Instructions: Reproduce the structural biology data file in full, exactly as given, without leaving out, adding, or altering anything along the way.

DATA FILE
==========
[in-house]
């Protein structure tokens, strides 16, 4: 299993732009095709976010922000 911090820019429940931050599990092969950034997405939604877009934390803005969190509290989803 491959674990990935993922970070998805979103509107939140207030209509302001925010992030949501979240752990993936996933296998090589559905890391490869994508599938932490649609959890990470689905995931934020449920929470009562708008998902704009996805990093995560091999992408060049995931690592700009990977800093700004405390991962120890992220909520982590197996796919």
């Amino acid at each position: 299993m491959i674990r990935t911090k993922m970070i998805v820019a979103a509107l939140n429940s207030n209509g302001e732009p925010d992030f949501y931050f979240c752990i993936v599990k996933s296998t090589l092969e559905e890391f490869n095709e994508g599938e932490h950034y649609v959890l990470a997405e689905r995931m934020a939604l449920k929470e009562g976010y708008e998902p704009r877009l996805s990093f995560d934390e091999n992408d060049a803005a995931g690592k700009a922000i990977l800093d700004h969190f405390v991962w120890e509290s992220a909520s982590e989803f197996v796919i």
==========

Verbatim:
[in-house]
């Protein structure tokens, strides 16, 4: 299993732009095709976010922000 911090820019429940931050599990092969950034997405939604877009934390803005969190509290989803 491959674990990935993922970070998805979103509107939140207030209509302001925010992030949501979240752990993936996933296998090589559905890391490869994508599938932490649609959890990470689905995931934020449920929470009562708008998902704009996805990093995560091999992408060049995931690592700009990977800093700004405390991962120890992220909520982590197996796919």
């Amino acid at each position: 299993m491959i674990r990935t911090k993922m970070i998805v820019a979103a509107l939140n429940s207030n209509g302001e732009p925010d992030f949501y931050f979240c752990i993936v599990k996933s296998t090589l092969e559905e890391f490869n095709e994508g599938e932490h950034y649609v959890l990470a997405e689905r995931m934020a939604l449920k929470e009562g976010y708008e998902p704009r877009l996805s990093f995560d934390e091999n992408d060049a803005a995931g690592k700009a922000i990977l800093d700004h969190f405390v991962w120890e509290s992220a909520s982590e989803f197996v796919i």